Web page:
After more than three weeks of testimony and four days of deliberation, a New York jury convicted a Turkish banker charged in a U.S. sanctions-busting case that strained relations between the two countries.
Hakan Atilla, 47, the deputy general manager of Halkbank, was found guilty of five counts of conspiracy and bank fraud but acquitted of money laundering. The verdict is likely to bring sharp rebukes from the government of Turkish President Recep Erdogan, who was implicated during the closely watched trial.
Atilla faces up to 30 years in prison when he is sentenced by U.S. District Judge Richard Berman in April. His attorneys say they will ask Berman to set aside the verdict, and if he declines, they will appeal.
Atilla, who was arrested on a business trip to New York in March, was charged with creating a system to secretly move Iranian money through American banks in violations of U.S. sanctions.
"Foreign banks and bankers have a choice: You can choose willfully to help Iran and other sanctioned nations evade U.S. law, or you can choose to be part of the international banking community transacting in U.S. dollars. But you can't do both," Acting U.S. Attorney Joon Kim said in a statement.
"If you lie repeatedly to U.S. Treasury officials and fabricate documents — all as part of a secret scheme to smuggle billions of dollars in Iranian oil money past the U.S. sanctions net — as Atilla did, then you should be prepared for the consequences. The consequence of Atilla's choice is now a felony conviction in an American court of law."
The prosecution's case hinged on the testimony of a flashy gold trader who went from being the lead defendant to the star government witness and spent nearly a week on the stand, drawing flow charts on poster board that showed how the scheme worked.
The defense took the risk of having Atilla testify in his own defense. He repeatedly and forcefully denied any role in the operation or knowing that Halkbank was violating sanctions — contradicting testimony from U.S. Treasury officials.
Even the prosecution agreed that Atilla never received a dime for his alleged misdeeds, while his boss at the bank and a government minister took millions in bribes to keep the money-laundering scheme going.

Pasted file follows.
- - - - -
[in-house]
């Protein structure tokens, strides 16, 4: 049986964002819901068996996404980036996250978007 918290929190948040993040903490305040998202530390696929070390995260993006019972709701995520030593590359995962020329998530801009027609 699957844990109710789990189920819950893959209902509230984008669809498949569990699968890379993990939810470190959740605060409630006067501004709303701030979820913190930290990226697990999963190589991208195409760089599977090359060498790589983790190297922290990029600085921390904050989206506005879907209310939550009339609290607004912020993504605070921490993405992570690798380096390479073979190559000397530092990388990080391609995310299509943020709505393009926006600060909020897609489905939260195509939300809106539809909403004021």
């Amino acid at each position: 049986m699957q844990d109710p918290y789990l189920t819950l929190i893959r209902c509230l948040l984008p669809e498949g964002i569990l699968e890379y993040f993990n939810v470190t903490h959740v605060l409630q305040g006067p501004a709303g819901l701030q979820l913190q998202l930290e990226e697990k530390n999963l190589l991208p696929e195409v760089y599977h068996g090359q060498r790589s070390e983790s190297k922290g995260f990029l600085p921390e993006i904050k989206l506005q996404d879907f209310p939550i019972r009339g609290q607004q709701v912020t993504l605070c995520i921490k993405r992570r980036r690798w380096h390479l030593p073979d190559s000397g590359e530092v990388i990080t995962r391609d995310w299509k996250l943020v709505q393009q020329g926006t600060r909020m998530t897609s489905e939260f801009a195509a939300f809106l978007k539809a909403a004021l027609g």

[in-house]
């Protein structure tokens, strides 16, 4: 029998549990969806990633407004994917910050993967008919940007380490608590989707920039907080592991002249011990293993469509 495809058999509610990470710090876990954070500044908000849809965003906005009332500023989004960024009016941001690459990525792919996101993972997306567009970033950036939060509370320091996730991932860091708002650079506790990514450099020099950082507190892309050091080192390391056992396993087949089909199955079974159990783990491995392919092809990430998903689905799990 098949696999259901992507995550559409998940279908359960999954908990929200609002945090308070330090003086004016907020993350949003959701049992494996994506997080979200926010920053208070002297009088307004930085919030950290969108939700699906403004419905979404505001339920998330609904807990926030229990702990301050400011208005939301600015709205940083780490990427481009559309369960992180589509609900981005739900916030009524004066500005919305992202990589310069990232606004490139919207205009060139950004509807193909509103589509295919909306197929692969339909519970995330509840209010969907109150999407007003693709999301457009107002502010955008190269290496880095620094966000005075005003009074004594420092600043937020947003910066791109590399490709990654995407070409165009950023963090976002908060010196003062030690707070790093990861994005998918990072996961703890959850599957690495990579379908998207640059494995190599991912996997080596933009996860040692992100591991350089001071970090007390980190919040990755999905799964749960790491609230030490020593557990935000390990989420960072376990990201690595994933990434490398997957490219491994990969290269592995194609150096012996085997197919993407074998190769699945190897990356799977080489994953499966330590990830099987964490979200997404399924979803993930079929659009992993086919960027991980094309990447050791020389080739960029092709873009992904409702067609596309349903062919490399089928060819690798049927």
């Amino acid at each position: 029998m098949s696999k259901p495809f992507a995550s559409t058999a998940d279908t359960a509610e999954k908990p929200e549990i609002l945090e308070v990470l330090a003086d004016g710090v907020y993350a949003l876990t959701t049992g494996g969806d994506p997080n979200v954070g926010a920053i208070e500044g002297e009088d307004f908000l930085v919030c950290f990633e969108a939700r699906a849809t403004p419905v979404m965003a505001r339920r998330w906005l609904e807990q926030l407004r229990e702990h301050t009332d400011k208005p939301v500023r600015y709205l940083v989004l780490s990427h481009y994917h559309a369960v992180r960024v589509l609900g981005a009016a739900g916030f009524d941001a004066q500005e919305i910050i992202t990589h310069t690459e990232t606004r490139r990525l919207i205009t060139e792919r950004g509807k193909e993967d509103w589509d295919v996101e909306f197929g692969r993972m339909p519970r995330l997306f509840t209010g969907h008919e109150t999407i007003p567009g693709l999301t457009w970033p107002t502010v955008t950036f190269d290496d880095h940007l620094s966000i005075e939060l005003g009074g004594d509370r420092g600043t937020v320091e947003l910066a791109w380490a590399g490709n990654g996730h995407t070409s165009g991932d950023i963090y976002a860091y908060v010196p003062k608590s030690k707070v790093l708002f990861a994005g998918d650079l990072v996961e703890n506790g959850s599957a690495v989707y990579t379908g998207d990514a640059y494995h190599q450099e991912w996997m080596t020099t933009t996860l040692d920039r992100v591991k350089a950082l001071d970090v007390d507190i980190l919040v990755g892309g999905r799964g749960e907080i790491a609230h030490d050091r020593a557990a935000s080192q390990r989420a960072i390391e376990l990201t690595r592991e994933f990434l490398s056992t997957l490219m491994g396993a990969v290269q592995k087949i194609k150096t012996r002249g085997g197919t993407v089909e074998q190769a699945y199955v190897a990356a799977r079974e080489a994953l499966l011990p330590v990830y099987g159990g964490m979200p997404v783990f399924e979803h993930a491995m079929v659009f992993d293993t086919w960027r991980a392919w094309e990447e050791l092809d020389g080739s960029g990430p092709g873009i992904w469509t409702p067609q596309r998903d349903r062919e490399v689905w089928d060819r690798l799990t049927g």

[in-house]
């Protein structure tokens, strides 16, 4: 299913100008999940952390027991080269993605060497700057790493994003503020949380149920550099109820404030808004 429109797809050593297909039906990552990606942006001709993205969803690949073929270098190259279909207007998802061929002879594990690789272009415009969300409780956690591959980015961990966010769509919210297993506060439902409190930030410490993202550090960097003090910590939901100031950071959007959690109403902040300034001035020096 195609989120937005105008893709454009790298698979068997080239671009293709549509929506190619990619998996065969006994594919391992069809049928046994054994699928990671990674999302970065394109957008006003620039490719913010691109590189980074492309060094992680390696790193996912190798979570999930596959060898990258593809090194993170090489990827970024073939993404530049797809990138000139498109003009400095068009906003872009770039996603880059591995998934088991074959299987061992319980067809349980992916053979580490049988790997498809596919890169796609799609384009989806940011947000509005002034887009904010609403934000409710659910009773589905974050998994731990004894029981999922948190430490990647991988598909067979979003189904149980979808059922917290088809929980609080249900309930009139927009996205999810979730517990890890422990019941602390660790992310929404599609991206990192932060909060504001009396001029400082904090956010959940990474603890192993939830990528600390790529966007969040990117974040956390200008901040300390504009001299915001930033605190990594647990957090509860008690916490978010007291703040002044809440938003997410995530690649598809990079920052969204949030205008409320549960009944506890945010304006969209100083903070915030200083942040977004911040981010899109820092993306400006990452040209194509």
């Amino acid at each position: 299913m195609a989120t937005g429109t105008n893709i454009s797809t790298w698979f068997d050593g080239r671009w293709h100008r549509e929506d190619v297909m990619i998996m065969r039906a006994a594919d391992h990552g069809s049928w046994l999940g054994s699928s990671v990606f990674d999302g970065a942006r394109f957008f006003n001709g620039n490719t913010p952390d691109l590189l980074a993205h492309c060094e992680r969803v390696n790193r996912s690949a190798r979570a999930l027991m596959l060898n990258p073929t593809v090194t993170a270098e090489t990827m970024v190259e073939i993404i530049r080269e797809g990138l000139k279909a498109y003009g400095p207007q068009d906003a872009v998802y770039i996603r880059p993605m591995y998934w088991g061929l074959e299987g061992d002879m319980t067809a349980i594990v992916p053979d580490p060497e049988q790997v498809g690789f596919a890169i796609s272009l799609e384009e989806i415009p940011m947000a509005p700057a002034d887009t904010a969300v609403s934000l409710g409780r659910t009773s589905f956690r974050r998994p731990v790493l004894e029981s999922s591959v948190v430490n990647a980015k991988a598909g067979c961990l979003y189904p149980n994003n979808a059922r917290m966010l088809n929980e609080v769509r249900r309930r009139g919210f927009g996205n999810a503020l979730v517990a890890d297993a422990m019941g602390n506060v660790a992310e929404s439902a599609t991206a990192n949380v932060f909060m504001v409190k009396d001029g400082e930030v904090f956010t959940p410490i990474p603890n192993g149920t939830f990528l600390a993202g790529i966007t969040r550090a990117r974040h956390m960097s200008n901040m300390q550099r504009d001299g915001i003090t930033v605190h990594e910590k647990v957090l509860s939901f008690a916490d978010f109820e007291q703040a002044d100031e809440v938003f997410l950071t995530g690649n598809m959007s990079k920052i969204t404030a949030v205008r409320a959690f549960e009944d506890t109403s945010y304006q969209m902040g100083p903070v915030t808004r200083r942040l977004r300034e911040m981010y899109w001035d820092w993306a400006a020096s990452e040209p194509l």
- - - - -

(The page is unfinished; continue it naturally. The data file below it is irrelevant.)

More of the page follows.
There were nine people indicted in the case, but seven of them are still in Turkey and have not been tried. The eighth, the gold trader Reza Zarrab, cut a deal with the government to testify against Atilla and spent nearly a week on the stand.
Zarrab, who is married to a Turkish pop star, testified that he had lied to federal agents, pocketed $150 million in profits, doled out tens of millions in bribes to Turkish co-conspirators and even paid off a U.S. jail guard to get him booze and a cellphone.
He also testified that Atilla was intimately involved in the operation and told the jury about meetings and phone calls that supposedly proved that. But in a blow to prosecutors, the defense showed that Atilla was on a plane with no cellphone service at the time of one of those calls.
Much of the government's evidence came from a former Turkish police supervisor who stole documents and wiretap recordings from a 2013 corruption probe in Istanbul, fled to the United States and turned it over to police.
The Turkish government claims the 2013 investigation was a judicial coup mounted by a political rival of President Recep Erdogan, a cleric living in self-imposed exile in the U.S. Erdogan also blames the cleric, Fethullah Gulen, for an unsuccessful coup attempt in 2016.
The sanctions trial — which featured a wiretap in which Zarrab implicated Erdogan in the money-laundering effort — infuriated the Turkish regime, which at one point claimed the U.S. was in bed with terrorists.
Erdogan had twice asked the White House to scuttle the prosecution, and Special Counsel Robert Mueller had looked into allegations that the Turks tried to bribe former National Security Adviser Mike Flynn to get Gulen returned to Turkey and make the sanctions case vanish.